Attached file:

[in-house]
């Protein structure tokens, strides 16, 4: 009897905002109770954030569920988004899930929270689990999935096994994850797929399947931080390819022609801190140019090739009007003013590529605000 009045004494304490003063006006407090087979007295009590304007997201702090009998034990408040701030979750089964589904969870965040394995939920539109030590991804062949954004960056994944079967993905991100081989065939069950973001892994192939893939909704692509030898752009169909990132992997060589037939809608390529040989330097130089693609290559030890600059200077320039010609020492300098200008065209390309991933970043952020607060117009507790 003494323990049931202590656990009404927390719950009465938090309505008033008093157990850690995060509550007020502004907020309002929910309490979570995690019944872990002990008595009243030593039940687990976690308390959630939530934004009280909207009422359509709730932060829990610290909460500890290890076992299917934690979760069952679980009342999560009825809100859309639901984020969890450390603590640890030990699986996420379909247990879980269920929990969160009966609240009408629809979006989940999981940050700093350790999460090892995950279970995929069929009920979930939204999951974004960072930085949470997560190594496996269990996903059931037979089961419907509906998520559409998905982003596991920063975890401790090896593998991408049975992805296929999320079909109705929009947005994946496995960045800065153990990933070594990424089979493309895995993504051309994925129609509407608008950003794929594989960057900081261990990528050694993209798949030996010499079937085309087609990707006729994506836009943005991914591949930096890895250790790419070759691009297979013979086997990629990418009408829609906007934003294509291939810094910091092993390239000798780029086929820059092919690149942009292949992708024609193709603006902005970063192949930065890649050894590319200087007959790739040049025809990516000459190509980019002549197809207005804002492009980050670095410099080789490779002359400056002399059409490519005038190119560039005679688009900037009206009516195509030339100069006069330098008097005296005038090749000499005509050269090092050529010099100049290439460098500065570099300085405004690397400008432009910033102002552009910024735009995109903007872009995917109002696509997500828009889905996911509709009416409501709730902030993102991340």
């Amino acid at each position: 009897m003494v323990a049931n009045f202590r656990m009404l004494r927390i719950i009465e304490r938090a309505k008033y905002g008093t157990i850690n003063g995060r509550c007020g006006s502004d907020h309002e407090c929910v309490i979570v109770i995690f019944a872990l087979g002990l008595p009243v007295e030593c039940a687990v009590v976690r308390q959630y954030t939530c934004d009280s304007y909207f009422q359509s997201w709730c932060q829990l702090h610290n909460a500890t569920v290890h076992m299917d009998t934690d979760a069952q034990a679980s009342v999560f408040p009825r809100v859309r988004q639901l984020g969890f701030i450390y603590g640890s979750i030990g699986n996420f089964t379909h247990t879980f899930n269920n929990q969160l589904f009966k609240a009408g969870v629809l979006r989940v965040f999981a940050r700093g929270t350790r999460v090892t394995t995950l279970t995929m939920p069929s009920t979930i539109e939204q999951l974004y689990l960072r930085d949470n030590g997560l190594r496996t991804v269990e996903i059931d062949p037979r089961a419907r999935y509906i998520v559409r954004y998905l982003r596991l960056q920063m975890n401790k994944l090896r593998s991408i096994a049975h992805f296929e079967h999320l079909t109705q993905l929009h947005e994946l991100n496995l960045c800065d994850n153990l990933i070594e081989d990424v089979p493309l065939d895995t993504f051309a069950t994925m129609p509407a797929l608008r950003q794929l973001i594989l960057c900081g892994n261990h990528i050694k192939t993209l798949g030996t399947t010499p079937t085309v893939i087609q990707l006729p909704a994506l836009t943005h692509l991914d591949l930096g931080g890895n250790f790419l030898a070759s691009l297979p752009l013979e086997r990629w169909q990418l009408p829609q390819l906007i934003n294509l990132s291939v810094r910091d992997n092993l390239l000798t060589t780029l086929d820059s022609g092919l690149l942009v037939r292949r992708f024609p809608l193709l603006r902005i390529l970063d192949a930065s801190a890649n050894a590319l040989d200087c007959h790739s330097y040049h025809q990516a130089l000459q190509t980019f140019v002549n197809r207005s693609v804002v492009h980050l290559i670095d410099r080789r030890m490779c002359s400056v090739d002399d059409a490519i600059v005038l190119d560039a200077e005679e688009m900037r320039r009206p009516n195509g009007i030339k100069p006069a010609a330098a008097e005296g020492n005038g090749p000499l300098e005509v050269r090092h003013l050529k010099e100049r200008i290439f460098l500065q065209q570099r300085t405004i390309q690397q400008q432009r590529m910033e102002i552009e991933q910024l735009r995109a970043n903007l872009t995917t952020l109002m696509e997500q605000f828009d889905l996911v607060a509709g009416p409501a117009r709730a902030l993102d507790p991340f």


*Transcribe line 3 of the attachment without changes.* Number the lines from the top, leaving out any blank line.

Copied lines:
């Amino acid at each position: 009897m003494v323990a049931n009045f202590r656990m009404l004494r927390i719950i009465e304490r938090a309505k008033y905002g008093t157990i850690n003063g995060r509550c007020g006006s502004d907020h309002e407090c929910v309490i979570v109770i995690f019944a872990l087979g002990l008595p009243v007295e030593c039940a687990v009590v976690r308390q959630y954030t939530c934004d009280s304007y909207f009422q359509s997201w709730c932060q829990l702090h610290n909460a500890t569920v290890h076992m299917d009998t934690d979760a069952q034990a679980s009342v999560f408040p009825r809100v859309r988004q639901l984020g969890f701030i450390y603590g640890s979750i030990g699986n996420f089964t379909h247990t879980f899930n269920n929990q969160l589904f009966k609240a009408g969870v629809l979006r989940v965040f999981a940050r700093g929270t350790r999460v090892t394995t995950l279970t995929m939920p069929s009920t979930i539109e939204q999951l974004y689990l960072r930085d949470n030590g997560l190594r496996t991804v269990e996903i059931d062949p037979r089961a419907r999935y509906i998520v559409r954004y998905l982003r596991l960056q920063m975890n401790k994944l090896r593998s991408i096994a049975h992805f296929e079967h999320l079909t109705q993905l929009h947005e994946l991100n496995l960045c800065d994850n153990l990933i070594e081989d990424v089979p493309l065939d895995t993504f051309a069950t994925m129609p509407a797929l608008r950003q794929l973001i594989l960057c900081g892994n261990h990528i050694k192939t993209l798949g030996t399947t010499p079937t085309v893939i087609q990707l006729p909704a994506l836009t943005h692509l991914d591949l930096g931080g890895n250790f790419l030898a070759s691009l297979p752009l013979e086997r990629w169909q990418l009408p829609q390819l906007i934003n294509l990132s291939v810094r910091d992997n092993l390239l000798t060589t780029l086929d820059s022609g092919l690149l942009v037939r292949r992708f024609p809608l193709l603006r902005i390529l970063d192949a930065s801190a890649n050894a590319l040989d200087c007959h790739s330097y040049h025809q990516a130089l000459q190509t980019f140019v002549n197809r207005s693609v804002v492009h980050l290559i670095d410099r080789r030890m490779c002359s400056v090739d002399d059409a490519i600059v005038l190119d560039a200077e005679e688009m900037r320039r009206p009516n195509g009007i030339k100069p006069a010609a330098a008097e005296g020492n005038g090749p000499l300098e005509v050269r090092h003013l050529k010099e100049r200008i290439f460098l500065q065209q570099r300085t405004i390309q690397q400008q432009r590529m910033e102002i552009e991933q910024l735009r995109a970043n903007l872009t995917t952020l109002m696509e997500q605000f828009d889905l996911v607060a509709g009416p409501a117009r709730a902030l993102d507790p991340f």